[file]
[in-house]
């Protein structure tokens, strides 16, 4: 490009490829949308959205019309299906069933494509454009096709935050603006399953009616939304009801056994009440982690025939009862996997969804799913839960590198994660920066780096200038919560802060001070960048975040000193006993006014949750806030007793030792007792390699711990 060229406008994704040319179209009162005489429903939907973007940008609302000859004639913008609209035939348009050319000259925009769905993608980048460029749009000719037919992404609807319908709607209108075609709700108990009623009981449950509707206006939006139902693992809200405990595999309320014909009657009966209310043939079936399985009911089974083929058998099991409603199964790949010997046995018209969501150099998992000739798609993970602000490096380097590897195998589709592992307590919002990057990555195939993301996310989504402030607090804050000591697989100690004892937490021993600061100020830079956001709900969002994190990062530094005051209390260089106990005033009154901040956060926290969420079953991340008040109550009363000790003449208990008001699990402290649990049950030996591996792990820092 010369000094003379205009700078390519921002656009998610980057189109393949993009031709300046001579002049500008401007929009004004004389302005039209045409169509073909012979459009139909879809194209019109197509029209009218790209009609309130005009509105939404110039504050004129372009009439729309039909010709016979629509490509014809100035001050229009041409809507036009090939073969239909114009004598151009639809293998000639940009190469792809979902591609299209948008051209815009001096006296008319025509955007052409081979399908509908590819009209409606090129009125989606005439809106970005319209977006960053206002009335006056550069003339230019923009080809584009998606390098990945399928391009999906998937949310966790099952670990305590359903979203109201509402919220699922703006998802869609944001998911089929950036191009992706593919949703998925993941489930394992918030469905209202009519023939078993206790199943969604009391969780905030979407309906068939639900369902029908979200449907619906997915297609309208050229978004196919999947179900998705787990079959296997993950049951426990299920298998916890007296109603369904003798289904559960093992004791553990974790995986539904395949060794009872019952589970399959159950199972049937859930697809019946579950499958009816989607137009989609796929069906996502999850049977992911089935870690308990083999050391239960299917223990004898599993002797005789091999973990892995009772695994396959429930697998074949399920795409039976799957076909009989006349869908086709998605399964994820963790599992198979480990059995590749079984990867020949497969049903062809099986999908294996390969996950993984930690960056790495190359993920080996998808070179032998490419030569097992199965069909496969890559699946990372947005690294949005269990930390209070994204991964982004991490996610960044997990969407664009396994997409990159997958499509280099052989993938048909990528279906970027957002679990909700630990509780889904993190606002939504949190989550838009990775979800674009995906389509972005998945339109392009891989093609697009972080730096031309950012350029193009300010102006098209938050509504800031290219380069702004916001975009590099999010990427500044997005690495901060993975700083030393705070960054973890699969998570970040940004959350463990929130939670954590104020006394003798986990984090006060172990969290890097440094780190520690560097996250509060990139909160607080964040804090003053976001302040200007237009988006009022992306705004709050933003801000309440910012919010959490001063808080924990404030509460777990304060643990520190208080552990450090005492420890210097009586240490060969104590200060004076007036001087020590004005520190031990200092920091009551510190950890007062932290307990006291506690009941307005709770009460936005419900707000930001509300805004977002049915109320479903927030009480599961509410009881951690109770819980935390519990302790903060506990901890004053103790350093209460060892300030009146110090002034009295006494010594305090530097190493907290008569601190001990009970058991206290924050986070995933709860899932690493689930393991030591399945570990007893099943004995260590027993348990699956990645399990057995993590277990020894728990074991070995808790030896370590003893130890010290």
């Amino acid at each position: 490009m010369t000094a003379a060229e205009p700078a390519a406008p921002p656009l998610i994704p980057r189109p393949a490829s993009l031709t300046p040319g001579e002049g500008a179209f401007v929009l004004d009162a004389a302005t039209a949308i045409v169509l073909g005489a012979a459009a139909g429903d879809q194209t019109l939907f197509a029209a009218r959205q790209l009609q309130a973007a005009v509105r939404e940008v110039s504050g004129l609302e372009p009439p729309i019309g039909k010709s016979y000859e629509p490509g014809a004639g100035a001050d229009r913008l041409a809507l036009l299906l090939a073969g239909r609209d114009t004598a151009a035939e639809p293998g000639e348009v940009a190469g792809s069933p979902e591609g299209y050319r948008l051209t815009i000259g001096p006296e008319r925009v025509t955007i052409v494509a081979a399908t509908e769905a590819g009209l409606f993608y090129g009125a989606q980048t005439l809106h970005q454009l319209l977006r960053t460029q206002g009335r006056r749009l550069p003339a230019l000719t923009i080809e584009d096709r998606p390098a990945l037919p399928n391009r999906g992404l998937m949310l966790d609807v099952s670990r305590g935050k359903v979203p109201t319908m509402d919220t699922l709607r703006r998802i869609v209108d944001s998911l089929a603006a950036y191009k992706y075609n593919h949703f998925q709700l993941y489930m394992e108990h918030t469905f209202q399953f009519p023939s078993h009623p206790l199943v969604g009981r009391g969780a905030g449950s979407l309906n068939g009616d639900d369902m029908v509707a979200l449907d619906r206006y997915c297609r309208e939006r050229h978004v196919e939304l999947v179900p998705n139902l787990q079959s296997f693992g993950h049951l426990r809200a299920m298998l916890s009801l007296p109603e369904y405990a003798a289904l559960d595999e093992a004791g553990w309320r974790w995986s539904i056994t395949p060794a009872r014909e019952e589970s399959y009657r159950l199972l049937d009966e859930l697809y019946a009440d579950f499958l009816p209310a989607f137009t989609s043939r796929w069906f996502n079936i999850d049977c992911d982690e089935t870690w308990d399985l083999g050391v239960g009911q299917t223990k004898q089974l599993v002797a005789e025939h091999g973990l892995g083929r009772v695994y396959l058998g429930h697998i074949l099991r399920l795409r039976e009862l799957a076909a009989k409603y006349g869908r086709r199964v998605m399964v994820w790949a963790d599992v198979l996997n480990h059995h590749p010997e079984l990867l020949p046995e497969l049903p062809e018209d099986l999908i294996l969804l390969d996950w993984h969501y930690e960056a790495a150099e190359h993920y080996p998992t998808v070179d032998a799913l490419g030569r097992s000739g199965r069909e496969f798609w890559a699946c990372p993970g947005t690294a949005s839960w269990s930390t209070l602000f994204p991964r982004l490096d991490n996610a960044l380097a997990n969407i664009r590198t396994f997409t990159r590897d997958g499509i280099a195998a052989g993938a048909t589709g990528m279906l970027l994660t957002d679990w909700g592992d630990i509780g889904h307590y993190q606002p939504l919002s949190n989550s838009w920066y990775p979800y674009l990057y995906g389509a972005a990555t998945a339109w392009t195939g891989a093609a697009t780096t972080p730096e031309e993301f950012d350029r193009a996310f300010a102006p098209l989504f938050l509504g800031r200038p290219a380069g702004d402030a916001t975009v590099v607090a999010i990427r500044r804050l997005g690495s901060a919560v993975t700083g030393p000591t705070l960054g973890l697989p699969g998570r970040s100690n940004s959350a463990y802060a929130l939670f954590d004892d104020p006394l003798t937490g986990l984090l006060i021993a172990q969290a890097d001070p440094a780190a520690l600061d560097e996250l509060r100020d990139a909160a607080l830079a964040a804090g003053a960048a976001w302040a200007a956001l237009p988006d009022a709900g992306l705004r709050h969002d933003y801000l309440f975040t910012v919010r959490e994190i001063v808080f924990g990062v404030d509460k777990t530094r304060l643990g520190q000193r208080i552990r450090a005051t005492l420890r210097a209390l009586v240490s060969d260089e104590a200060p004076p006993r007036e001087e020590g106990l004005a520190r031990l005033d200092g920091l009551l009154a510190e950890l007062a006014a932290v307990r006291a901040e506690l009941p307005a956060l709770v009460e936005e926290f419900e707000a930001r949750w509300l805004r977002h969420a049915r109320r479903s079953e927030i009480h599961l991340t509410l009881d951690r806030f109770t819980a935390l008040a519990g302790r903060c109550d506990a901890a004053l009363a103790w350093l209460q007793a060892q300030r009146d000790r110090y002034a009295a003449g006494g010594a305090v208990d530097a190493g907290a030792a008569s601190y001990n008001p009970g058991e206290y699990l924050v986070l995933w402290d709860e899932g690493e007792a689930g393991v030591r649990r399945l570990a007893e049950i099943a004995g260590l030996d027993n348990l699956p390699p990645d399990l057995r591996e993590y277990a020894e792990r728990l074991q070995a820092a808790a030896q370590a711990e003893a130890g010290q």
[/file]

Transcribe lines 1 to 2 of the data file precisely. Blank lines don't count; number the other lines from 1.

[in-house]
């Protein structure tokens, strides 16, 4: 490009490829949308959205019309299906069933494509454009096709935050603006399953009616939304009801056994009440982690025939009862996997969804799913839960590198994660920066780096200038919560802060001070960048975040000193006993006014949750806030007793030792007792390699711990 060229406008994704040319179209009162005489429903939907973007940008609302000859004639913008609209035939348009050319000259925009769905993608980048460029749009000719037919992404609807319908709607209108075609709700108990009623009981449950509707206006939006139902693992809200405990595999309320014909009657009966209310043939079936399985009911089974083929058998099991409603199964790949010997046995018209969501150099998992000739798609993970602000490096380097590897195998589709592992307590919002990057990555195939993301996310989504402030607090804050000591697989100690004892937490021993600061100020830079956001709900969002994190990062530094005051209390260089106990005033009154901040956060926290969420079953991340008040109550009363000790003449208990008001699990402290649990049950030996591996792990820092 010369000094003379205009700078390519921002656009998610980057189109393949993009031709300046001579002049500008401007929009004004004389302005039209045409169509073909012979459009139909879809194209019109197509029209009218790209009609309130005009509105939404110039504050004129372009009439729309039909010709016979629509490509014809100035001050229009041409809507036009090939073969239909114009004598151009639809293998000639940009190469792809979902591609299209948008051209815009001096006296008319025509955007052409081979399908509908590819009209409606090129009125989606005439809106970005319209977006960053206002009335006056550069003339230019923009080809584009998606390098990945399928391009999906998937949310966790099952670990305590359903979203109201509402919220699922703006998802869609944001998911089929950036191009992706593919949703998925993941489930394992918030469905209202009519023939078993206790199943969604009391969780905030979407309906068939639900369902029908979200449907619906997915297609309208050229978004196919999947179900998705787990079959296997993950049951426990299920298998916890007296109603369904003798289904559960093992004791553990974790995986539904395949060794009872019952589970399959159950199972049937859930697809019946579950499958009816989607137009989609796929069906996502999850049977992911089935870690308990083999050391239960299917223990004898599993002797005789091999973990892995009772695994396959429930697998074949399920795409039976799957076909009989006349869908086709998605399964994820963790599992198979480990059995590749079984990867020949497969049903062809099986999908294996390969996950993984930690960056790495190359993920080996998808070179032998490419030569097992199965069909496969890559699946990372947005690294949005269990930390209070994204991964982004991490996610960044997990969407664009396994997409990159997958499509280099052989993938048909990528279906970027957002679990909700630990509780889904993190606002939504949190989550838009990775979800674009995906389509972005998945339109392009891989093609697009972080730096031309950012350029193009300010102006098209938050509504800031290219380069702004916001975009590099999010990427500044997005690495901060993975700083030393705070960054973890699969998570970040940004959350463990929130939670954590104020006394003798986990984090006060172990969290890097440094780190520690560097996250509060990139909160607080964040804090003053976001302040200007237009988006009022992306705004709050933003801000309440910012919010959490001063808080924990404030509460777990304060643990520190208080552990450090005492420890210097009586240490060969104590200060004076007036001087020590004005520190031990200092920091009551510190950890007062932290307990006291506690009941307005709770009460936005419900707000930001509300805004977002049915109320479903927030009480599961509410009881951690109770819980935390519990302790903060506990901890004053103790350093209460060892300030009146110090002034009295006494010594305090530097190493907290008569601190001990009970058991206290924050986070995933709860899932690493689930393991030591399945570990007893099943004995260590027993348990699956990645399990057995993590277990020894728990074991070995808790030896370590003893130890010290």